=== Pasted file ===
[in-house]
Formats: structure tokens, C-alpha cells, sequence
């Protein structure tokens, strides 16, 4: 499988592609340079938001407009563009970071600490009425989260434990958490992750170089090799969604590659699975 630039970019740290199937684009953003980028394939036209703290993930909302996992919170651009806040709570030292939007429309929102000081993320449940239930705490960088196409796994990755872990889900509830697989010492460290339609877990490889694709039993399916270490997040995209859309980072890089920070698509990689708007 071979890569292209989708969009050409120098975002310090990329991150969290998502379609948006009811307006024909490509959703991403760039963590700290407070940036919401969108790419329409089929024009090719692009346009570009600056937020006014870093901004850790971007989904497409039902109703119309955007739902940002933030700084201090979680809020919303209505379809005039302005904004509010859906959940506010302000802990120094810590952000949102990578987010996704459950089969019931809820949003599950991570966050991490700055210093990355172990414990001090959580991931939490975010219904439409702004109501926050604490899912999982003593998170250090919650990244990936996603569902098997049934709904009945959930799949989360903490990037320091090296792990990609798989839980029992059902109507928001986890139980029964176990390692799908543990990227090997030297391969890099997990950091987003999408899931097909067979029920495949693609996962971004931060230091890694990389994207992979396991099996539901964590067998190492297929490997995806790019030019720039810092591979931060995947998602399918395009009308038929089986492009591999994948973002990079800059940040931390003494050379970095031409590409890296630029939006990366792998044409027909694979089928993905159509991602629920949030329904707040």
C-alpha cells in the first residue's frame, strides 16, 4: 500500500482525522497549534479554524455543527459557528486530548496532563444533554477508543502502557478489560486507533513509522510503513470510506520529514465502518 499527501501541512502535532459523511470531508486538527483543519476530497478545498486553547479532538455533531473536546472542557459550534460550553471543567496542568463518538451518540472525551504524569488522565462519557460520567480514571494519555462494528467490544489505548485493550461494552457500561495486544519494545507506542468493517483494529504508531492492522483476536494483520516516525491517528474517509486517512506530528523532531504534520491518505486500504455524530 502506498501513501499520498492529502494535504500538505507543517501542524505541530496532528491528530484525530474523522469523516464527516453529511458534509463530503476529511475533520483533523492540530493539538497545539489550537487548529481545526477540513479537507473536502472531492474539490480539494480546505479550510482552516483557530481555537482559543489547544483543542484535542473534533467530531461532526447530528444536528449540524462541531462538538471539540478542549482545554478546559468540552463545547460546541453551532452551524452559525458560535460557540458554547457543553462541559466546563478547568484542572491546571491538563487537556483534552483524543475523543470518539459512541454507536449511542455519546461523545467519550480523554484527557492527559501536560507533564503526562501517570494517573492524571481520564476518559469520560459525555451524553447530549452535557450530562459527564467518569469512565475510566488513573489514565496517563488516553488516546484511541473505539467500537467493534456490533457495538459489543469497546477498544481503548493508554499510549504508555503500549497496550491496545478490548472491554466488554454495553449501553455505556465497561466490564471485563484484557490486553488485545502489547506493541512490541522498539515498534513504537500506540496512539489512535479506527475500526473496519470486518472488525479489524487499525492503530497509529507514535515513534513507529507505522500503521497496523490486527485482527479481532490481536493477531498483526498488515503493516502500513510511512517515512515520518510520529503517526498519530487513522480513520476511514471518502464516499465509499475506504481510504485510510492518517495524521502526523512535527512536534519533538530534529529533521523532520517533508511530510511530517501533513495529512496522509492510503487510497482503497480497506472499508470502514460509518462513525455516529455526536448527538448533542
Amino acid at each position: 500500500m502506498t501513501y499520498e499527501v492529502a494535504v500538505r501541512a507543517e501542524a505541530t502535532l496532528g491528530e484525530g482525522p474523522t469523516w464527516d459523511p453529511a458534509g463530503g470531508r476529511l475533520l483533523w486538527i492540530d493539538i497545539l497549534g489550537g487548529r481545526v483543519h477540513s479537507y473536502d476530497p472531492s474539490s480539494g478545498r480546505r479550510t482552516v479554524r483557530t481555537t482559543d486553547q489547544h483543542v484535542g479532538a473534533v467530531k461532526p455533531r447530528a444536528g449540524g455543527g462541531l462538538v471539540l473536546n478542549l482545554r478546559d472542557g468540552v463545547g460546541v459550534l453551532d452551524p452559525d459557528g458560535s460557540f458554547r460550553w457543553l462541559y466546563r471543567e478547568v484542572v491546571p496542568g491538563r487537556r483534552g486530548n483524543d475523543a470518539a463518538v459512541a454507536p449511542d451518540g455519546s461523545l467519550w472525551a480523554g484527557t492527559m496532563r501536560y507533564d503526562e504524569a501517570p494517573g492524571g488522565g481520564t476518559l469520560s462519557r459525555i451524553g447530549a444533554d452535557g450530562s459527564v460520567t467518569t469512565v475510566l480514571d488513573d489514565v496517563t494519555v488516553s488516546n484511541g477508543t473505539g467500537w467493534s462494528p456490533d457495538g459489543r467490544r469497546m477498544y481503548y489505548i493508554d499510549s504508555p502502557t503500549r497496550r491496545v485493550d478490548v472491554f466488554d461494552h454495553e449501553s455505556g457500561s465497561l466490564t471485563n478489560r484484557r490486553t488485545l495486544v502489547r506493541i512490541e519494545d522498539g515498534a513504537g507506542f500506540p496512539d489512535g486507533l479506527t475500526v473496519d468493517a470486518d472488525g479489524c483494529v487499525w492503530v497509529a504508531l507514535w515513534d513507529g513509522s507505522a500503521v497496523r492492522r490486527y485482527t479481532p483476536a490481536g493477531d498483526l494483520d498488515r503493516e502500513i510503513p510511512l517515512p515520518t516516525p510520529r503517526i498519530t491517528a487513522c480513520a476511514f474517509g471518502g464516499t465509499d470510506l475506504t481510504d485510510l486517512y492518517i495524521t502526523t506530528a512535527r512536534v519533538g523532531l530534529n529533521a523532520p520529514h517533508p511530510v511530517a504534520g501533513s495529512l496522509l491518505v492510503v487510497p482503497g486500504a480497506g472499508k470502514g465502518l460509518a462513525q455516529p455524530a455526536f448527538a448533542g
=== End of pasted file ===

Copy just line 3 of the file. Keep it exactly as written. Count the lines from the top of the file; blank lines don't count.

């Protein structure tokens, strides 16, 4: 499988592609340079938001407009563009970071600490009425989260434990958490992750170089090799969604590659699975 630039970019740290199937684009953003980028394939036209703290993930909302996992919170651009806040709570030292939007429309929102000081993320449940239930705490960088196409796994990755872990889900509830697989010492460290339609877990490889694709039993399916270490997040995209859309980072890089920070698509990689708007 071979890569292209989708969009050409120098975002310090990329991150969290998502379609948006009811307006024909490509959703991403760039963590700290407070940036919401969108790419329409089929024009090719692009346009570009600056937020006014870093901004850790971007989904497409039902109703119309955007739902940002933030700084201090979680809020919303209505379809005039302005904004509010859906959940506010302000802990120094810590952000949102990578987010996704459950089969019931809820949003599950991570966050991490700055210093990355172990414990001090959580991931939490975010219904439409702004109501926050604490899912999982003593998170250090919650990244990936996603569902098997049934709904009945959930799949989360903490990037320091090296792990990609798989839980029992059902109507928001986890139980029964176990390692799908543990990227090997030297391969890099997990950091987003999408899931097909067979029920495949693609996962971004931060230091890694990389994207992979396991099996539901964590067998190492297929490997995806790019030019720039810092591979931060995947998602399918395009009308038929089986492009591999994948973002990079800059940040931390003494050379970095031409590409890296630029939006990366792998044409027909694979089928993905159509991602629920949030329904707040």